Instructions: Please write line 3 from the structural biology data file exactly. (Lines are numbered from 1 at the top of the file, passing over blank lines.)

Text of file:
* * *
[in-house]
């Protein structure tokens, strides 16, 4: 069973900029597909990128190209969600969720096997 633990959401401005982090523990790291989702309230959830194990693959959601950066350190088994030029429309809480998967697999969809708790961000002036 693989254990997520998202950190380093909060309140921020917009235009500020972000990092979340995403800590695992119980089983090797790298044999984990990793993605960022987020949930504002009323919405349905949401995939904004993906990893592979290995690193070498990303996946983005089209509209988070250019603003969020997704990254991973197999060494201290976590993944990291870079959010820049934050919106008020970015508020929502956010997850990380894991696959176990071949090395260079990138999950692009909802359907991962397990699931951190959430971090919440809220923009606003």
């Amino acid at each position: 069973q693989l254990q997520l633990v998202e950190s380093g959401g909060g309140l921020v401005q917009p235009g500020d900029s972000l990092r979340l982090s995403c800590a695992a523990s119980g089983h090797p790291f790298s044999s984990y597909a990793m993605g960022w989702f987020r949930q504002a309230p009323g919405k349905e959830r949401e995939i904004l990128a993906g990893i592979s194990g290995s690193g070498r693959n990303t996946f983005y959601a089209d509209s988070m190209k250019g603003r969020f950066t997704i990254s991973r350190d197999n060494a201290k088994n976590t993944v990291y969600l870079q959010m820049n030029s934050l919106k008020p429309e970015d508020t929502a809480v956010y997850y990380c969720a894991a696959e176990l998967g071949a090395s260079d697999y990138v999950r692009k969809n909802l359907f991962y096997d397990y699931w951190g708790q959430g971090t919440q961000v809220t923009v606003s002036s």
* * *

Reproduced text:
């Amino acid at each position: 069973q693989l254990q997520l633990v998202e950190s380093g959401g909060g309140l921020v401005q917009p235009g500020d900029s972000l990092r979340l982090s995403c800590a695992a523990s119980g089983h090797p790291f790298s044999s984990y597909a990793m993605g960022w989702f987020r949930q504002a309230p009323g919405k349905e959830r949401e995939i904004l990128a993906g990893i592979s194990g290995s690193g070498r693959n990303t996946f983005y959601a089209d509209s988070m190209k250019g603003r969020f950066t997704i990254s991973r350190d197999n060494a201290k088994n976590t993944v990291y969600l870079q959010m820049n030029s934050l919106k008020p429309e970015d508020t929502a809480v956010y997850y990380c969720a894991a696959e176990l998967g071949a090395s260079d697999y990138v999950r692009k969809n909802l359907f991962y096997d397990y699931w951190g708790q959430g971090t919440q961000v809220t923009v606003s002036s």